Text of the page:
What happens when you have purged yourself of all your lower qualities, removed all traces of selfishness, hatred, jealousy, dishonesty, only to encounter these qualities in another? What happens when you are doing everything right, acting perfectly noble, kind, loving, truthful, and just, but you are treated like shit?

What happens when your kindness is returned with cruelty? When your love is returned with hate? When you help someone, and they hurt you in return?

What should an enlightened person do in such instances? How does the wise person get through to the unwise? How does the enlightened person enlighten the unenlightened?

I suppose only an enlightened person would know.

Thursday, October 7, 2010

The Starving Artist, Reader, Writer, Poet

The Poor Poet by Carl Spitzweg

I think this is a really funny picture, because although I look nothing like the character portrayed in this picture, this could be a scene taken from my life. Well not the part about sitting under an umbrella attached to the ceiling. What is that supposed to be some kind of protection from a leaky roof? That's funny, it definitely gives some extra character to the picture though. Kind of gives you the impression like they would be equally at home camped out on a park bench somewhere, with their pile of books next to them sheltered from the rain under their trusty umbrella.

But the similarity I see between myself and this picture, is mostly the part about lying in bed next to a pile of books, taking notes, or writing something of my own after being inspired by something I've recently read, and having my books close at hand for quick reference and inspiration.

I like books, not all books, but great books, books that I learn something from, that I find interesting, inspiring, and thought provoking. I like learning things and reading is a great way to learn. It's also an extremely convenient and affordable habit to get into. And if you are really eager to learn, who better to learn from then from the greatest minds that have ever lived?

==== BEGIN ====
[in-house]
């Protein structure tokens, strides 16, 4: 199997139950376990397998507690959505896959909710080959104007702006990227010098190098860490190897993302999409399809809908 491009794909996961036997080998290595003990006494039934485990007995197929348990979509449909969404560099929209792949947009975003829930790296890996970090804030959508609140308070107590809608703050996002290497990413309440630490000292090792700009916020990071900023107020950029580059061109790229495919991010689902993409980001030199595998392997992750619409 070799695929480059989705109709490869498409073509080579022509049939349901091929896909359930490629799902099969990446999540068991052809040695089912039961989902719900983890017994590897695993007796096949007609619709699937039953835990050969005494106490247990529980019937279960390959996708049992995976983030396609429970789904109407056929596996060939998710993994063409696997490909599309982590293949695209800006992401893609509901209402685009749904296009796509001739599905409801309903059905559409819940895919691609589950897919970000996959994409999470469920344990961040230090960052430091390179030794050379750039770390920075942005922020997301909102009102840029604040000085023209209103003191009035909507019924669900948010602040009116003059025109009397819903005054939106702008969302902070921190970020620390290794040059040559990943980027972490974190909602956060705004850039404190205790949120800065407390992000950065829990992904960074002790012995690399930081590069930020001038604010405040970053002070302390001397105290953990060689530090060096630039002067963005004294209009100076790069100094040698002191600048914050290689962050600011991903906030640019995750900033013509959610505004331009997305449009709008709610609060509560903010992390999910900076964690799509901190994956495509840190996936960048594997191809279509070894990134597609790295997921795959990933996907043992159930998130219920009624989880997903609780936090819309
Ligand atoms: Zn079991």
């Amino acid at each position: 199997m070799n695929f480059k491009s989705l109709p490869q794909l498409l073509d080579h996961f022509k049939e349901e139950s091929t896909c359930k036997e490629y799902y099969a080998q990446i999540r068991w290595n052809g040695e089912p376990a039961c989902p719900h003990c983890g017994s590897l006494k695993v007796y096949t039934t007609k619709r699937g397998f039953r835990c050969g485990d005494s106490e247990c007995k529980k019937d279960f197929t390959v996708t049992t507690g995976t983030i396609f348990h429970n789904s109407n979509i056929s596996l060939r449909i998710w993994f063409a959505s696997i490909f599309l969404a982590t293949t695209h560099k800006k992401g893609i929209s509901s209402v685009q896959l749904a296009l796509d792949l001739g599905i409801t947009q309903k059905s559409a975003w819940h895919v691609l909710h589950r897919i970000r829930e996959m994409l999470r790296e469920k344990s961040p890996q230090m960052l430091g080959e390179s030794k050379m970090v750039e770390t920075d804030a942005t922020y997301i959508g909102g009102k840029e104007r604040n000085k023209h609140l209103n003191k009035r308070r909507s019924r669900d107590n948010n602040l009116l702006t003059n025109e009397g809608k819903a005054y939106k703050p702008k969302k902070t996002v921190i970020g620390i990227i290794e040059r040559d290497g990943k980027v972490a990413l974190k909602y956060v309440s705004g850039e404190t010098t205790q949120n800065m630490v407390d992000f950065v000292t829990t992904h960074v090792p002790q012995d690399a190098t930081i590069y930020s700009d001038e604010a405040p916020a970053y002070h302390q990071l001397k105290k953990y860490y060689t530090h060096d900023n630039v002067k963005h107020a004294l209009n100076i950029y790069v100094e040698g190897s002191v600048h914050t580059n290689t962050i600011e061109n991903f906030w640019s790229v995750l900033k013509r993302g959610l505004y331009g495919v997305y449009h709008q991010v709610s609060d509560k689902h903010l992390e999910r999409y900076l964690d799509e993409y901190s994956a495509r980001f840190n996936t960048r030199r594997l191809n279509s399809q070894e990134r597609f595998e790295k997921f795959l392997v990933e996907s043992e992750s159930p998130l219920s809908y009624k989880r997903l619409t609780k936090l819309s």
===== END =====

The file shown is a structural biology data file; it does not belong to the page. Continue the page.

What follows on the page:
Books give you that opportunity, to learn from the greatest, the smartest, the most successful and knowledgeable experts in any field. Where else would you get that opportunity in such a great wealth and abundance, if not for books? You most likely wouldn't. Therefore reading is a very special privilege, but unfortunately it is a privilege that very few people take advantage of as adults. At least according to statistics, where it says that very few Americans actually read books once their out of school.

But what does this mean, that most people stop learning as soon as they stop going to school? Or is that they become so preoccupied with other aspects of their lives, like working and socializing or raising a family, that they lose interest in learning? Or could it be that they put more of an emphasis on different methods of learning, like learning through direct experience and personal observation, the kind of learning that comes simply from living life?

Certainly there is no substitute for real world experience, but books I think when used as a supplement to learning through direct experience, are an extremely valuable source of solidified knowledge, a very concentrated food for thought, that once it is thoroughly absorbed and digested, becomes a part of you. And so when you read books written by the most intelligent and most knowledgeable people in the world that have ever lived to record their thoughts, some of their knowledge is imparted to you, where you now get to know some of what they knew, and without books that likely would not happen. How great is that? I say that's really great.

So where does that leave me? I need time to read. I cannot be working all the time, so that I do not have time to read. Therefore, if it means being a poor starving reader, to fund the time to read, so be it. Just like the starving artist, who hopes to one day create a masterpiece that will finally pay off and put an end to their starvation, one of these days I'm sure my reading habits will pay off too.